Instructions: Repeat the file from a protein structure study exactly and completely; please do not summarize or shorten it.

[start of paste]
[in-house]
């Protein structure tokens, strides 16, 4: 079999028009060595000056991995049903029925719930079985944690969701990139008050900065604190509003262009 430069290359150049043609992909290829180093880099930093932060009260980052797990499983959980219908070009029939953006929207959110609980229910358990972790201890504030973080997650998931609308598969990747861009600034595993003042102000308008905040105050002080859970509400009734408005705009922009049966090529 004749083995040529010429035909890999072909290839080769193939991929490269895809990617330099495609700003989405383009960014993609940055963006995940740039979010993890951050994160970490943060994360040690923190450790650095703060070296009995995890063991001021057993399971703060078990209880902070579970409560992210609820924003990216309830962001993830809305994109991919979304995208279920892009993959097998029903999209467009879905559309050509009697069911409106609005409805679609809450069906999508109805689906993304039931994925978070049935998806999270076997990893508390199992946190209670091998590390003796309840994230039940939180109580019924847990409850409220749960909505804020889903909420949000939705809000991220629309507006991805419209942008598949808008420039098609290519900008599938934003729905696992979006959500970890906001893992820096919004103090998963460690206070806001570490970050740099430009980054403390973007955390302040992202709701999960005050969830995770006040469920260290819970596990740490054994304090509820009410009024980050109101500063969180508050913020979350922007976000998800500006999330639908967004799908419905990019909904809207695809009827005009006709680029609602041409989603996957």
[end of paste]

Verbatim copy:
[in-house]
């Protein structure tokens, strides 16, 4: 079999028009060595000056991995049903029925719930079985944690969701990139008050900065604190509003262009 430069290359150049043609992909290829180093880099930093932060009260980052797990499983959980219908070009029939953006929207959110609980229910358990972790201890504030973080997650998931609308598969990747861009600034595993003042102000308008905040105050002080859970509400009734408005705009922009049966090529 004749083995040529010429035909890999072909290839080769193939991929490269895809990617330099495609700003989405383009960014993609940055963006995940740039979010993890951050994160970490943060994360040690923190450790650095703060070296009995995890063991001021057993399971703060078990209880902070579970409560992210609820924003990216309830962001993830809305994109991919979304995208279920892009993959097998029903999209467009879905559309050509009697069911409106609005409805679609809450069906999508109805689906993304039931994925978070049935998806999270076997990893508390199992946190209670091998590390003796309840994230039940939180109580019924847990409850409220749960909505804020889903909420949000939705809000991220629309507006991805419209942008598949808008420039098609290519900008599938934003729905696992979006959500970890906001893992820096919004103090998963460690206070806001570490970050740099430009980054403390973007955390302040992202709701999960005050969830995770006040469920260290819970596990740490054994304090509820009410009024980050109101500063969180508050913020979350922007976000998800500006999330639908967004799908419905990019909904809207695809009827005009006709680029609602041409989603996957």